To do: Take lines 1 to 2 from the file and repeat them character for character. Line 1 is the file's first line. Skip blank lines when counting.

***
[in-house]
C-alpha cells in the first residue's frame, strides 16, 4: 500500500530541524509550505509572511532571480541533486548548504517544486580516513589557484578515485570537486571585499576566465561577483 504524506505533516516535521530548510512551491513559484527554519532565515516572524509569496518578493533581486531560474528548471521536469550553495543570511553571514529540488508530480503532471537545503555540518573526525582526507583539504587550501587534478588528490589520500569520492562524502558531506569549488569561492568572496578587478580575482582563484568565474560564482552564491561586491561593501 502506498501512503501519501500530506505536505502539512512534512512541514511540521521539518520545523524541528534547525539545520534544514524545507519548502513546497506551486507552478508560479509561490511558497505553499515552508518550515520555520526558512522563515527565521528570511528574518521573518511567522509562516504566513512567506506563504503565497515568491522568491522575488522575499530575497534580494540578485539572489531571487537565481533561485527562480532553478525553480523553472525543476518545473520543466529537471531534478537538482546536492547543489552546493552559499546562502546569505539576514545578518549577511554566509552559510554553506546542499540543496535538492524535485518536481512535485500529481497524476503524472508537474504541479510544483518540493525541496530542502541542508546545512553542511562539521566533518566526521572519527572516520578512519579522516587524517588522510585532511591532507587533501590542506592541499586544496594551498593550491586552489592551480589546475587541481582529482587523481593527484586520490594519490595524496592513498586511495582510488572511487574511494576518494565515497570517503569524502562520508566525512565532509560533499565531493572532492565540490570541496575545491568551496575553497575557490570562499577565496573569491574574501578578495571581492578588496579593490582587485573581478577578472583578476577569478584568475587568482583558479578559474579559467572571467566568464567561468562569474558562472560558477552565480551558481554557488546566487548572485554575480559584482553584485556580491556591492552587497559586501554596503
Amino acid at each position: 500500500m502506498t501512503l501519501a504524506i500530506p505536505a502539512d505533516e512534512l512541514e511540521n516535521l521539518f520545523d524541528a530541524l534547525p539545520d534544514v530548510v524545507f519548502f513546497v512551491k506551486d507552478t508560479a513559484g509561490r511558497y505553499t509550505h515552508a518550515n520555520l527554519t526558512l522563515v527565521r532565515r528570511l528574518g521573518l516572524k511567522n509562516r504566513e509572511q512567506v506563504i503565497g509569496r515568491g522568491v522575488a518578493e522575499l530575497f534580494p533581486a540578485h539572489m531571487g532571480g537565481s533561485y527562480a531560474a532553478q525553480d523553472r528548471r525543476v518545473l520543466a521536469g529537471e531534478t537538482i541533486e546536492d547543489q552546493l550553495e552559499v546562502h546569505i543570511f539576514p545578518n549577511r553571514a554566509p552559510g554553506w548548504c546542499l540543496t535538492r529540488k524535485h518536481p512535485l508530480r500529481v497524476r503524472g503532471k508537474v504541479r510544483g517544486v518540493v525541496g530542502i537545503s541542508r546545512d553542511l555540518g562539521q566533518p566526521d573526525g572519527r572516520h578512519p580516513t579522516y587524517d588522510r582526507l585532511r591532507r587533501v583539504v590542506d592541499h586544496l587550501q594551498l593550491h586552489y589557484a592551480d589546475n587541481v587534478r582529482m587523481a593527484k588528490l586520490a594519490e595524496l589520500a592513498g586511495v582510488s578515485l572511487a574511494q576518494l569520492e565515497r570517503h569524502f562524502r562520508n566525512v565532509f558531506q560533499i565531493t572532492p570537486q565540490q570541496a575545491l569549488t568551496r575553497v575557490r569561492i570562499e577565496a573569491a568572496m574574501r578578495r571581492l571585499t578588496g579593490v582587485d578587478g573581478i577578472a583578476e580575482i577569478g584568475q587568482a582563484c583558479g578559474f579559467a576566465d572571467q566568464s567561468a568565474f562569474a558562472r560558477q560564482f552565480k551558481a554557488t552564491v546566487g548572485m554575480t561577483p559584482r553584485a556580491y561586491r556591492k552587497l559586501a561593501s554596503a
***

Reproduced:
[in-house]
C-alpha cells in the first residue's frame, strides 16, 4: 500500500530541524509550505509572511532571480541533486548548504517544486580516513589557484578515485570537486571585499576566465561577483 504524506505533516516535521530548510512551491513559484527554519532565515516572524509569496518578493533581486531560474528548471521536469550553495543570511553571514529540488508530480503532471537545503555540518573526525582526507583539504587550501587534478588528490589520500569520492562524502558531506569549488569561492568572496578587478580575482582563484568565474560564482552564491561586491561593501 502506498501512503501519501500530506505536505502539512512534512512541514511540521521539518520545523524541528534547525539545520534544514524545507519548502513546497506551486507552478508560479509561490511558497505553499515552508518550515520555520526558512522563515527565521528570511528574518521573518511567522509562516504566513512567506506563504503565497515568491522568491522575488522575499530575497534580494540578485539572489531571487537565481533561485527562480532553478525553480523553472525543476518545473520543466529537471531534478537538482546536492547543489552546493552559499546562502546569505539576514545578518549577511554566509552559510554553506546542499540543496535538492524535485518536481512535485500529481497524476503524472508537474504541479510544483518540493525541496530542502541542508546545512553542511562539521566533518566526521572519527572516520578512519579522516587524517588522510585532511591532507587533501590542506592541499586544496594551498593550491586552489592551480589546475587541481582529482587523481593527484586520490594519490595524496592513498586511495582510488572511487574511494576518494565515497570517503569524502562520508566525512565532509560533499565531493572532492565540490570541496575545491568551496575553497575557490570562499577565496573569491574574501578578495571581492578588496579593490582587485573581478577578472583578476577569478584568475587568482583558479578559474579559467572571467566568464567561468562569474558562472560558477552565480551558481554557488546566487548572485554575480559584482553584485556580491556591492552587497559586501554596503